Truth in Advertising for a Fourth Grader
This story has nothing to do with beef cattle or local agriculture. It was submitted as a pitch to NPR’s Moth Radio Hour in the hopes of reading it at one of their Story Slams. It is possible that the themes of passion, promise, single combat, victory, loss and resolve might resonate with others as well….
It was in the fourth grade that I learned some things are slightly or more than slightly less fabulous than advertised. Each of us can probably dig through our personal attics and unearth an event that was cherished with the glittering promise of anticipation only to deliver a dull sense of deflation or a crushing defeat when the actual moment came to pass.
You see I was smitten with my teacher Anna Brunjes. She was clearly impressed with my intellect and skill with the multiplication tables. Her comment about my nice handwriting led me to believe that I actually had a shot at winning her undying affection. The special smile reserved just for me established the orbit beyond which I would not stray. The tall mustachioed character who sometimes met her in the parking lot – a rival suitor – was a mere obstacle to be vanquished when I told her all about the different kinds of birds in the Amazon rain forest. He would fade from sight as I regaled her with interesting facts about native North American Indian tribes. We were meant to be together.
Halfway through the school year I discovered an opportunity to gain the maiden’s favor – a chance to show her the depth of my devotion. It was the reading contest through which I would win her heart. Each book read (with a short accompanying report) earned you the right to place a colored paper circle on the bookworm that wound its way around the walls of the room. The winner would be presented with a “really great prize” at year’s end. I felt confident in my chances and spent idle moments imagining how I would be called up to the front of the room to claim the spoils of victory. A chorus of angels would accompany my dignified ascent to the dais as I offered polite nods to classmates along the way. I may have even practiced the reticent “aw-shucks” carriage of Yankee great Lou Gehrig or “The Rifleman” Chuck Connors. The crown was mine.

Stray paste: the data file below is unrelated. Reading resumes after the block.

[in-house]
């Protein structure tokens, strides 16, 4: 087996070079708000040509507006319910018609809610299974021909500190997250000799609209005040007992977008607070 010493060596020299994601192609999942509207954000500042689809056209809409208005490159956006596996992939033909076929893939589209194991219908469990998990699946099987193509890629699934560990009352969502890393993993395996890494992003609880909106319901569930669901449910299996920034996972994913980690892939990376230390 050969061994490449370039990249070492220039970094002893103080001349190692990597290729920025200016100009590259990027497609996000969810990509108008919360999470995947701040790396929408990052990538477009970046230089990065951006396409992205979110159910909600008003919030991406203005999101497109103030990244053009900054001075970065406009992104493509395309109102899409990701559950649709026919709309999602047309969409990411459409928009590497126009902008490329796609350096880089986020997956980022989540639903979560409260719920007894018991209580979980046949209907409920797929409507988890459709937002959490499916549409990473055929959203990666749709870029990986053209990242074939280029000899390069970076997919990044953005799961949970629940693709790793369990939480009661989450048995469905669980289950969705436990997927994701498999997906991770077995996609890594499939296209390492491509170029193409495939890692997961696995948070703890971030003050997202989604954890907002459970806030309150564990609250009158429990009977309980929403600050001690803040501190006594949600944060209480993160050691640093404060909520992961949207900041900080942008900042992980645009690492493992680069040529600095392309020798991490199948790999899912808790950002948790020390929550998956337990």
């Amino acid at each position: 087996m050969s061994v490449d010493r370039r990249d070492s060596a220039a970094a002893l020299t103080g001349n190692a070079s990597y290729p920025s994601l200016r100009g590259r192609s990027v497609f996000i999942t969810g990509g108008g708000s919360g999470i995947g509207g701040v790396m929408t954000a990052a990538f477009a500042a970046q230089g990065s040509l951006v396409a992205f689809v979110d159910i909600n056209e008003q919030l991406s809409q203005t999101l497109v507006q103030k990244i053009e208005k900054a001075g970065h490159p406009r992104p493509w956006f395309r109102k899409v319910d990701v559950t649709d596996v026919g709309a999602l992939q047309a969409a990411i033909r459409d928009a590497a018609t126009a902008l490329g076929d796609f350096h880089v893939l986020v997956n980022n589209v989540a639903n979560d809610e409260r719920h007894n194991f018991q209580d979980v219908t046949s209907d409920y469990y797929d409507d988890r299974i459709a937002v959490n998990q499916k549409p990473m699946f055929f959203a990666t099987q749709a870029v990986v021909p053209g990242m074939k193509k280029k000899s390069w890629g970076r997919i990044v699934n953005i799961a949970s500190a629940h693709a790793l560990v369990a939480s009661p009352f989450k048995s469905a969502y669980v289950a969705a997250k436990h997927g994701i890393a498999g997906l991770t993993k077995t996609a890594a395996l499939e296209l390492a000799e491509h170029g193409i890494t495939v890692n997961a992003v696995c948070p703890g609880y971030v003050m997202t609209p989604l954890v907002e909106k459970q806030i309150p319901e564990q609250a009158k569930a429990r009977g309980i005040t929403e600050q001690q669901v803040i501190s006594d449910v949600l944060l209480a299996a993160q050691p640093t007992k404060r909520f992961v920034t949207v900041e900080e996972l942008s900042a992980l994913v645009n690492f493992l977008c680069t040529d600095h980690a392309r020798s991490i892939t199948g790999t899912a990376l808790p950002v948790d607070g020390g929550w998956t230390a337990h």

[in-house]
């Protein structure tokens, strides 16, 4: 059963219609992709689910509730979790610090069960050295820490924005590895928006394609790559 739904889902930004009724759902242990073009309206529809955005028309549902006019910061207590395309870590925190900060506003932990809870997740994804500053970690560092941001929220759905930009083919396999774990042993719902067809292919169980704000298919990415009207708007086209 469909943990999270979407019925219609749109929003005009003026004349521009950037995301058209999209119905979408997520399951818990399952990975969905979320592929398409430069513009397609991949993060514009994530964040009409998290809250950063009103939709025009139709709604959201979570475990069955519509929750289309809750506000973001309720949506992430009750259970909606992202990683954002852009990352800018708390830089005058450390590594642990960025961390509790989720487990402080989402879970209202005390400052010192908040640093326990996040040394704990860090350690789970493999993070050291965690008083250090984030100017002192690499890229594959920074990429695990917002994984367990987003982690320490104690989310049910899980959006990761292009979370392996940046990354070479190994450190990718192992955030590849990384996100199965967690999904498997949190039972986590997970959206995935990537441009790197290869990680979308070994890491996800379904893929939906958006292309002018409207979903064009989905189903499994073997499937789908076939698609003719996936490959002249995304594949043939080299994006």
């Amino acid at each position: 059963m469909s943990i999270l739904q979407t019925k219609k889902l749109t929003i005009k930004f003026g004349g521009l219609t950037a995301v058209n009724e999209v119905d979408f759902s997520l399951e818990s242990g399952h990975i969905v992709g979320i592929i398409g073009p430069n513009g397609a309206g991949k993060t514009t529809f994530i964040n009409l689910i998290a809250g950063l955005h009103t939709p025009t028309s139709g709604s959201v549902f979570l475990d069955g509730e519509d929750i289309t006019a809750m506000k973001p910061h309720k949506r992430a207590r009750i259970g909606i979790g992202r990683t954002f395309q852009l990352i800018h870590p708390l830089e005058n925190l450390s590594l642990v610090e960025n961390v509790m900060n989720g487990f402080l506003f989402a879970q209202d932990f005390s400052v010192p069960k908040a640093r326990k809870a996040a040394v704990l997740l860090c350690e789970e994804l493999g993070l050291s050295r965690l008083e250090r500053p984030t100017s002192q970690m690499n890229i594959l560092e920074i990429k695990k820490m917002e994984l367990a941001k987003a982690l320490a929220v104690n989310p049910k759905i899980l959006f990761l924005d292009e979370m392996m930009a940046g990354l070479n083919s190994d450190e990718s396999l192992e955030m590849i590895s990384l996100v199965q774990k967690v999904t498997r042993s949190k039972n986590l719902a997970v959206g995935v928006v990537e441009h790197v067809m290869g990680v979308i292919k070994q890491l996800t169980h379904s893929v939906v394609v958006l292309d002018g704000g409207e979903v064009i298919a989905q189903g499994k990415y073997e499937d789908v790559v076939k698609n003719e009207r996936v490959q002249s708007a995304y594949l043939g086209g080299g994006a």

A two-man race quickly developed. On Mondays Robbie Calvert would put up his circles to my feigned indifference. Then heads turned and hearts swelled as I would often top his number with the hint of a smile. The kid knew he was beat. As my conquest became assured I started to wonder what special prize was being selected for me – how often she thought of me during our time away from each other. I would enter a dream-state pre-living the moment when voices would rise in recognition of my accomplishment.
On the last day of school I was presented with a Frito Bandito eraser and the class was presented with the so-called fireman she was going to marry. I dutifully joined the group in welcoming the intruder while silently calling out for a medic. My gaping chest wound resembled the ones on Omaha Beach I would hear about years later from my wife’s cousin’s husband’s father who attended the storied 116th Regiment of the 29th Infantry. I, however, managed to survive the morning and was permitted to take the class gerbil home over the summer. A summer during which I played baseball and swam in the ocean and nursed my first broken heart.
Respecting the Protein, MB